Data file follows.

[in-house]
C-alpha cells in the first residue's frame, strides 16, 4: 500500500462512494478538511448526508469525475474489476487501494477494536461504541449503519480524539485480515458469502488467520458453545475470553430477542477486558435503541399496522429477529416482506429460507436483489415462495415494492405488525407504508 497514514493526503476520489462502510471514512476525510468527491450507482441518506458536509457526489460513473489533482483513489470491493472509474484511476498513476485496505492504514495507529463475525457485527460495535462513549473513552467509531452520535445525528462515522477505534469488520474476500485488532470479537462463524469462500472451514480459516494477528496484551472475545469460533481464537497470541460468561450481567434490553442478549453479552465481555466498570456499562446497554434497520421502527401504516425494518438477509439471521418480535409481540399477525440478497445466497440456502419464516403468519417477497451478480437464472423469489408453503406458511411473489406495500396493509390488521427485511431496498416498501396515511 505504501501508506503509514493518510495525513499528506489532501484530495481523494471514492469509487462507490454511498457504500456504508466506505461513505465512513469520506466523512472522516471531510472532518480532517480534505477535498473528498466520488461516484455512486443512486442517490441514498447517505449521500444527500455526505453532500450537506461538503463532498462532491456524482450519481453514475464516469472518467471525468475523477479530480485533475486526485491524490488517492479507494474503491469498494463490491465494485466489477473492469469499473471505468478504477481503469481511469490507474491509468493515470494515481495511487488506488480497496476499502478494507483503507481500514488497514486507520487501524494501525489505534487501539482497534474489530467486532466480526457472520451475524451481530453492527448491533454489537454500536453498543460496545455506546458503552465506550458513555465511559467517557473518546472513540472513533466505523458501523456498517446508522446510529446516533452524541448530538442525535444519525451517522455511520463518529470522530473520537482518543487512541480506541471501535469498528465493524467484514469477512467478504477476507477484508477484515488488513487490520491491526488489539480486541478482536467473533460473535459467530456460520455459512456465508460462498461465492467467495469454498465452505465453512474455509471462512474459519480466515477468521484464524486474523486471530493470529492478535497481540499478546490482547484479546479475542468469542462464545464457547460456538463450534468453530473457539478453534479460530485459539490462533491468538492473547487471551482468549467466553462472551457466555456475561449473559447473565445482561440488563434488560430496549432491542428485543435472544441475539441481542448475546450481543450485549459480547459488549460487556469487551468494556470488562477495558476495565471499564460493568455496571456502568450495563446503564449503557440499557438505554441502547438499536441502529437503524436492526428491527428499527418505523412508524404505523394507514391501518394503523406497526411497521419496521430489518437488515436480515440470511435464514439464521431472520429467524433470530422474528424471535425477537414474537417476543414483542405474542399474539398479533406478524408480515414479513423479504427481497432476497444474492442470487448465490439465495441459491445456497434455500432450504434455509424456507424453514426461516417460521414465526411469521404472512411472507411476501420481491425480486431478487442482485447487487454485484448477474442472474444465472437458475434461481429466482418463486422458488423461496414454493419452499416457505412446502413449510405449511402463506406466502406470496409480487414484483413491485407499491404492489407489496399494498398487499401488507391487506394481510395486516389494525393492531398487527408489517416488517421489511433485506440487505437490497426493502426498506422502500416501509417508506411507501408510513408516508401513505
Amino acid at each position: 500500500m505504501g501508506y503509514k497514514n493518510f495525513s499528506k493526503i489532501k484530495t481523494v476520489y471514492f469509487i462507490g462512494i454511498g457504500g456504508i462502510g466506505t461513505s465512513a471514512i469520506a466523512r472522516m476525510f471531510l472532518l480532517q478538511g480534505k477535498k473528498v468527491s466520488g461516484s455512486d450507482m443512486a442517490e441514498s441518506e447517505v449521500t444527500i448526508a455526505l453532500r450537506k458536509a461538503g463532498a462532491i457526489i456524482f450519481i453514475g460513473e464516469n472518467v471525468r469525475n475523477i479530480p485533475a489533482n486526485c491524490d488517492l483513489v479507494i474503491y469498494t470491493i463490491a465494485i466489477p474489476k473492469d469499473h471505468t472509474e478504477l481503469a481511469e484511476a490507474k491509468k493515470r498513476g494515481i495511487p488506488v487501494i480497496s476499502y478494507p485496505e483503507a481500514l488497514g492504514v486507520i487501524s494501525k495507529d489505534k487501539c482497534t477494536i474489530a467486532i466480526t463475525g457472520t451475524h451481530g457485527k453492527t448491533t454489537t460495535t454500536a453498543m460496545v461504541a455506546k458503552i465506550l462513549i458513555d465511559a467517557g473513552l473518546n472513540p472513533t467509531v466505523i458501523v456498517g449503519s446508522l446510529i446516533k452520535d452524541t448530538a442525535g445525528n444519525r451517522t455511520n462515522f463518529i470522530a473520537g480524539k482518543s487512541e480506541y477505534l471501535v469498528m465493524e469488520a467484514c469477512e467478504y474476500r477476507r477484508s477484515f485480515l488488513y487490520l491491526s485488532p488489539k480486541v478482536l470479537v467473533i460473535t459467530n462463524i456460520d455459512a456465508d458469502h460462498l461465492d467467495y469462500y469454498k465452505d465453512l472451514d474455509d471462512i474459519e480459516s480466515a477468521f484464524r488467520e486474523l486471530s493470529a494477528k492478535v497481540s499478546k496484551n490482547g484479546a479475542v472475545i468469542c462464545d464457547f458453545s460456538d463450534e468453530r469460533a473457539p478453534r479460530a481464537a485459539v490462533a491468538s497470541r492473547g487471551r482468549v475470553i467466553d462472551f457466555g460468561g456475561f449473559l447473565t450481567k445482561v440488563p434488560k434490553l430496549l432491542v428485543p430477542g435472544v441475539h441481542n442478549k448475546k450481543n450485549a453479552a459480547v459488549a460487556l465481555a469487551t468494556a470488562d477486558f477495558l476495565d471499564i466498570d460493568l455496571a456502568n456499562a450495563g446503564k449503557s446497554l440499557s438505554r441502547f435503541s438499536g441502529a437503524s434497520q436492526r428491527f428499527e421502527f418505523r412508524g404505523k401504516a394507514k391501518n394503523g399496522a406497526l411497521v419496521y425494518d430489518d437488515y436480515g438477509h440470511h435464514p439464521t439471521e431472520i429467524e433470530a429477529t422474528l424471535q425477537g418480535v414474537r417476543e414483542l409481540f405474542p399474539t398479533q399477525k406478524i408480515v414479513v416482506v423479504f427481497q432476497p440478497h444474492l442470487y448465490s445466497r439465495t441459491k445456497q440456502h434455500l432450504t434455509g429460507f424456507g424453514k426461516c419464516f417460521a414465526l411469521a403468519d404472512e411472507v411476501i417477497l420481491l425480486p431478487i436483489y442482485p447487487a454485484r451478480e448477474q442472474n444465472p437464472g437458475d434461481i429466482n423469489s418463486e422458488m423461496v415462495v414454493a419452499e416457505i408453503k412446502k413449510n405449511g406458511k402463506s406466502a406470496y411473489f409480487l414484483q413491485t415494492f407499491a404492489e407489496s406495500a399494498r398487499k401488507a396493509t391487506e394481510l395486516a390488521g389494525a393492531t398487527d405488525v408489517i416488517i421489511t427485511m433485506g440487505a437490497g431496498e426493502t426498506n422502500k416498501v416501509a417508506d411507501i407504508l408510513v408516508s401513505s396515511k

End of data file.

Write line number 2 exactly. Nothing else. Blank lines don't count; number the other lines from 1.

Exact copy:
C-alpha cells in the first residue's frame, strides 16, 4: 500500500462512494478538511448526508469525475474489476487501494477494536461504541449503519480524539485480515458469502488467520458453545475470553430477542477486558435503541399496522429477529416482506429460507436483489415462495415494492405488525407504508 497514514493526503476520489462502510471514512476525510468527491450507482441518506458536509457526489460513473489533482483513489470491493472509474484511476498513476485496505492504514495507529463475525457485527460495535462513549473513552467509531452520535445525528462515522477505534469488520474476500485488532470479537462463524469462500472451514480459516494477528496484551472475545469460533481464537497470541460468561450481567434490553442478549453479552465481555466498570456499562446497554434497520421502527401504516425494518438477509439471521418480535409481540399477525440478497445466497440456502419464516403468519417477497451478480437464472423469489408453503406458511411473489406495500396493509390488521427485511431496498416498501396515511 505504501501508506503509514493518510495525513499528506489532501484530495481523494471514492469509487462507490454511498457504500456504508466506505461513505465512513469520506466523512472522516471531510472532518480532517480534505477535498473528498466520488461516484455512486443512486442517490441514498447517505449521500444527500455526505453532500450537506461538503463532498462532491456524482450519481453514475464516469472518467471525468475523477479530480485533475486526485491524490488517492479507494474503491469498494463490491465494485466489477473492469469499473471505468478504477481503469481511469490507474491509468493515470494515481495511487488506488480497496476499502478494507483503507481500514488497514486507520487501524494501525489505534487501539482497534474489530467486532466480526457472520451475524451481530453492527448491533454489537454500536453498543460496545455506546458503552465506550458513555465511559467517557473518546472513540472513533466505523458501523456498517446508522446510529446516533452524541448530538442525535444519525451517522455511520463518529470522530473520537482518543487512541480506541471501535469498528465493524467484514469477512467478504477476507477484508477484515488488513487490520491491526488489539480486541478482536467473533460473535459467530456460520455459512456465508460462498461465492467467495469454498465452505465453512474455509471462512474459519480466515477468521484464524486474523486471530493470529492478535497481540499478546490482547484479546479475542468469542462464545464457547460456538463450534468453530473457539478453534479460530485459539490462533491468538492473547487471551482468549467466553462472551457466555456475561449473559447473565445482561440488563434488560430496549432491542428485543435472544441475539441481542448475546450481543450485549459480547459488549460487556469487551468494556470488562477495558476495565471499564460493568455496571456502568450495563446503564449503557440499557438505554441502547438499536441502529437503524436492526428491527428499527418505523412508524404505523394507514391501518394503523406497526411497521419496521430489518437488515436480515440470511435464514439464521431472520429467524433470530422474528424471535425477537414474537417476543414483542405474542399474539398479533406478524408480515414479513423479504427481497432476497444474492442470487448465490439465495441459491445456497434455500432450504434455509424456507424453514426461516417460521414465526411469521404472512411472507411476501420481491425480486431478487442482485447487487454485484448477474442472474444465472437458475434461481429466482418463486422458488423461496414454493419452499416457505412446502413449510405449511402463506406466502406470496409480487414484483413491485407499491404492489407489496399494498398487499401488507391487506394481510395486516389494525393492531398487527408489517416488517421489511433485506440487505437490497426493502426498506422502500416501509417508506411507501408510513408516508401513505